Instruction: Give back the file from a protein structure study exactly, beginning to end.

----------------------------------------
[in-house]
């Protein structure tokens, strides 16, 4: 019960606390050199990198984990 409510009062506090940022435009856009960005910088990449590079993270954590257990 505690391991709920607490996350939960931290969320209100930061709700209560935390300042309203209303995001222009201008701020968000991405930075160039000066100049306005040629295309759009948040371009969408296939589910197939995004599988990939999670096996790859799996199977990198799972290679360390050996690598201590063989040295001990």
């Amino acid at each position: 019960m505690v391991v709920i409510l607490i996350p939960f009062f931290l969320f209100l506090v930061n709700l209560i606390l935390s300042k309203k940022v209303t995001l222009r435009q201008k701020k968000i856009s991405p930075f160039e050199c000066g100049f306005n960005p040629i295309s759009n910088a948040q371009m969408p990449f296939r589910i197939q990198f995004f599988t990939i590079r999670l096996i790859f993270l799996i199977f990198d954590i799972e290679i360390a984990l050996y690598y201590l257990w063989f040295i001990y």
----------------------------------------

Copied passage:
[in-house]
């Protein structure tokens, strides 16, 4: 019960606390050199990198984990 409510009062506090940022435009856009960005910088990449590079993270954590257990 505690391991709920607490996350939960931290969320209100930061709700209560935390300042309203209303995001222009201008701020968000991405930075160039000066100049306005040629295309759009948040371009969408296939589910197939995004599988990939999670096996790859799996199977990198799972290679360390050996690598201590063989040295001990």
């Amino acid at each position: 019960m505690v391991v709920i409510l607490i996350p939960f009062f931290l969320f209100l506090v930061n709700l209560i606390l935390s300042k309203k940022v209303t995001l222009r435009q201008k701020k968000i856009s991405p930075f160039e050199c000066g100049f306005n960005p040629i295309s759009n910088a948040q371009m969408p990449f296939r589910i197939q990198f995004f599988t990939i590079r999670l096996i790859f993270l799996i199977f990198d954590i799972e290679i360390a984990l050996y690598y201590l257990w063989f040295i001990y």